The Delaware River Waterfront Corporation’s proposal to build a new bicycle trail along Delaware Avenue from Washington Avenue to Spring Garden Street was met with general assent from the small crowd that attended a public meeting Monday night. Should the plan see fruition, the improved trail would give Philly’s popular — and crowded — Schuylkill River Trail some competition for the city’s runners and cyclists.
The proposal would effectively replace the bike lane along the east side of Delaware Avenue with a two-way cycle track separated from the roadway by a series of plantings, similar to how the freight rail line in the middle of the roadway now works. The plan would rely on using the large sidewalks and other space between the road and the river. None of Delaware Avenue’s travel lanes would be lost.
In some areas, another strip of plants would separate cyclists from pedestrians; in narrower sections, the sidewalk and the bike track would be juxtaposed. Currently, the sidewalk gives way to parallel-parking spots in some places. Under the DRWC’s proposal, those on-street parking spaces would be sacrificed to the new trail. DRWC planners were quick to note, though, that there are only a handful of on-street spaces along the 3.4-mile route, and that they often go unused.
Two men who live at the Residences at Dockside said they were a bit uneasy about the potential conflict between cyclists heading both ways and cars entering and leaving the waterfront condo complex. DRWC project manager Chris Dougherty noted that the driveways would be set off with signs, warning cyclists to look out for cars. The trail itself would also demark driveways and other conflict points by using different paving materials. The Dockside residents, who declined to give their names, said they supported the proposal, despite their concerns.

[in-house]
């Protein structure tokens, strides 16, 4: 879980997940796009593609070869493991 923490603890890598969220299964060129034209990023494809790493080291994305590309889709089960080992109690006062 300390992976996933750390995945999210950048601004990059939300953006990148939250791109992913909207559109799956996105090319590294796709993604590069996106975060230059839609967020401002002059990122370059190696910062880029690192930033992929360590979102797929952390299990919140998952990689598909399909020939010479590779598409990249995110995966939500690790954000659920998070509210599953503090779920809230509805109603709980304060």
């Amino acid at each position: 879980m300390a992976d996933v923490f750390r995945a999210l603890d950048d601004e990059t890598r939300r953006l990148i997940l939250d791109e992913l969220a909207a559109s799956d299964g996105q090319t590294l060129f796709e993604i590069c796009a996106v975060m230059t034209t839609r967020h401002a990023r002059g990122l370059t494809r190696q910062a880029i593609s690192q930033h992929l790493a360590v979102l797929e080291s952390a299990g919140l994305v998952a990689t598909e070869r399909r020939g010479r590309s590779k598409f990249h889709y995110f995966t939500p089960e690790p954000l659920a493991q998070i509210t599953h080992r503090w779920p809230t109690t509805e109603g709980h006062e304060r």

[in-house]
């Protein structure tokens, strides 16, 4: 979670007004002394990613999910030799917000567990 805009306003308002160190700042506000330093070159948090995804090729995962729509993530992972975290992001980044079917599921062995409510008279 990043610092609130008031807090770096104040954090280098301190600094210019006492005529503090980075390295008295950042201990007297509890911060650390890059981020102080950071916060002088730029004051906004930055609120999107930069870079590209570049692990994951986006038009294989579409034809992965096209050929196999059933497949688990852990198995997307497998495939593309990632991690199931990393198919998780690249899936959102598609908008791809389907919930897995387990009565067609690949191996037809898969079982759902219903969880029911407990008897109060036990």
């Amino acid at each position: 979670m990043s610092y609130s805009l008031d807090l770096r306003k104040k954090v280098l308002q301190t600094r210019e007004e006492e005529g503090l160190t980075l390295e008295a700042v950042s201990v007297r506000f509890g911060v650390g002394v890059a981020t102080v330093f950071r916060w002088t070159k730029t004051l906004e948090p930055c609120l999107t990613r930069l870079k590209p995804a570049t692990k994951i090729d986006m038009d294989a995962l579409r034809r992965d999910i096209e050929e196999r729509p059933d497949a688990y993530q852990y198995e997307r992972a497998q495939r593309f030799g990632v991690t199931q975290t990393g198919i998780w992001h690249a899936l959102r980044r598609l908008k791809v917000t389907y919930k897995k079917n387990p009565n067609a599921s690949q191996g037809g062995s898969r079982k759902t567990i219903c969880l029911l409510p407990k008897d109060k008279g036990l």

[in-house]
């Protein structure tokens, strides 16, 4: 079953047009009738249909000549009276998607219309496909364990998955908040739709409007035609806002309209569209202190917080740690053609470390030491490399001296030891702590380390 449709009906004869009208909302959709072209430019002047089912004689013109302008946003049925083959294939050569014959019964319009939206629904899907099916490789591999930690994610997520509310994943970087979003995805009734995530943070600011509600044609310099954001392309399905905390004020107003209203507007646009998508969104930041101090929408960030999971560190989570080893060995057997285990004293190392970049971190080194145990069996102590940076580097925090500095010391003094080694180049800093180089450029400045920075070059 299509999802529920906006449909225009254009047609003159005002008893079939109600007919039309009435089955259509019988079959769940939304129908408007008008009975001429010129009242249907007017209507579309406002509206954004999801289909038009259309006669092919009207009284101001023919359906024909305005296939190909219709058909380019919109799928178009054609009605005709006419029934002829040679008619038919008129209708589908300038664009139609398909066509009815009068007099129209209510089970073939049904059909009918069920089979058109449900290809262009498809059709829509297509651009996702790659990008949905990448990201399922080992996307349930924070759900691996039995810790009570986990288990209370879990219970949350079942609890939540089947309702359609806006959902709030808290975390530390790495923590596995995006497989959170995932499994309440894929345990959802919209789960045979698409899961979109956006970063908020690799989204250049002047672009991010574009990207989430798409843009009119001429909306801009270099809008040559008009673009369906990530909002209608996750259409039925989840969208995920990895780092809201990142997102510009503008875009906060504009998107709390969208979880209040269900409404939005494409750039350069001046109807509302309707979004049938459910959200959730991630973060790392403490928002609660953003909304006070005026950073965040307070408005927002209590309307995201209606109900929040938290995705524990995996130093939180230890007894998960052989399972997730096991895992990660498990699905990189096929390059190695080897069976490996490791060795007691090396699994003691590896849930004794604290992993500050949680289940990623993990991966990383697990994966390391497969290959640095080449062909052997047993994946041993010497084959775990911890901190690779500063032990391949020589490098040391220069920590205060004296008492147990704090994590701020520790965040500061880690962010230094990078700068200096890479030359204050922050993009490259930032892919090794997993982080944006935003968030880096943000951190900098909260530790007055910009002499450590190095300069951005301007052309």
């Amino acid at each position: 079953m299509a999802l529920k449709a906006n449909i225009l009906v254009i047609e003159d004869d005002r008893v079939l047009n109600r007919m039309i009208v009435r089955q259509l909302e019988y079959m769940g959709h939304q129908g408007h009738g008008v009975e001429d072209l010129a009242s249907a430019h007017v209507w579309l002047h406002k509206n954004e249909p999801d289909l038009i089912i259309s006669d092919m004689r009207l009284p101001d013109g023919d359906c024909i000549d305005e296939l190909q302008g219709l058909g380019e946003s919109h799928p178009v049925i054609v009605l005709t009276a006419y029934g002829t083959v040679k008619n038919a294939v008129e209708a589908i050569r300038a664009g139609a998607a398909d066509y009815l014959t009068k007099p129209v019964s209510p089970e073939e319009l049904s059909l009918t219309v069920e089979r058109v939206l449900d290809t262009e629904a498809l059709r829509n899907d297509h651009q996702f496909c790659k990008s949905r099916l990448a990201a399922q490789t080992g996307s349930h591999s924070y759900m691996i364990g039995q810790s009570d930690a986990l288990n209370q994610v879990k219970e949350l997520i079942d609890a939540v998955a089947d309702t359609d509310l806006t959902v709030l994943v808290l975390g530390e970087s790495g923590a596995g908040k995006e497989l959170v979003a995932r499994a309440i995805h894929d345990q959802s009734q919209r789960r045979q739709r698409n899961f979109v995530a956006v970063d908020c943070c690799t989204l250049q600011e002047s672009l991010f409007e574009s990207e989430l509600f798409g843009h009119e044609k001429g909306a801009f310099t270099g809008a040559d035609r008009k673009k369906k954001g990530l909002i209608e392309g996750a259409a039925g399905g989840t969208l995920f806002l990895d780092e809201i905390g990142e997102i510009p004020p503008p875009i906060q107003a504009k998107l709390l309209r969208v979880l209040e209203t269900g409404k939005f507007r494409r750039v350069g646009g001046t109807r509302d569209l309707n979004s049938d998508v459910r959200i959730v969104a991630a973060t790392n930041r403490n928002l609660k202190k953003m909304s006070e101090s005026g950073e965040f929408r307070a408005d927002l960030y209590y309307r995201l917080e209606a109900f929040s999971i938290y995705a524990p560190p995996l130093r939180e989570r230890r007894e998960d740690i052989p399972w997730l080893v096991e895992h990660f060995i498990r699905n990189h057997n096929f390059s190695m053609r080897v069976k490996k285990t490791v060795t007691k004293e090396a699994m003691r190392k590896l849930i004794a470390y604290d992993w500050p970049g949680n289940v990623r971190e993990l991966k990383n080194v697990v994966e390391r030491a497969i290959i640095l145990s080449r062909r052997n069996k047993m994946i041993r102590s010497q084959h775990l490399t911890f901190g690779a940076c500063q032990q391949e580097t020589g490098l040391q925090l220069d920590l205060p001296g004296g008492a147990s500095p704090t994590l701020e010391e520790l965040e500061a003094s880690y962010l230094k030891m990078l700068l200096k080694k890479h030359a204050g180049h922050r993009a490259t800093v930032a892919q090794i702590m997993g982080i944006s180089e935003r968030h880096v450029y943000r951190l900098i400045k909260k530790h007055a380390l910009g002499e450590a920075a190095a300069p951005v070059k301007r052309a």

Pennsport resident Kathy O’Neill attended the meeting along with some friends from her running group, the South Philly Striders. They’re fans of the proposal.
“Our regular running trail is usually from Front and South [streets], exactly where they’re building this trail, up to Penn Treaty Park,” said O’Neill. “So, we’re thrilled to have it, to make it more beautiful, to make it safer.”
Before construction can begin, the DRWC will need the city’s Planning Commission to sign off, along with the Streets Department and PennDOT, and then it must convince City Council to pass an authorizing ordinance. Thanks to councilmanic prerogative, where other council members defer to the district representative on seemingly hyperlocal matters, that means all the DRWC really needs is the support of Councilman Mark Squilla, who represents the entirety of the central Delaware River waterfront.
DRWC estimates the trail will cost $21 million to design and build. Should the trail receive all requisite regulatory approvals, construction would begin in spring 2019 and wrap up in summer 2020.
Separate from the trail proposal, DRWC is also soliciting bids to develop a parking lot it owns on Delaware Avenue at Vine Street, across from Dave and Buster’s. The nonprofit is looking to replace the 1.6-acre surface parking area with a mixed-use development that is “consistent with its mission and the values and goals established in the Master Plan for the Central Delaware.”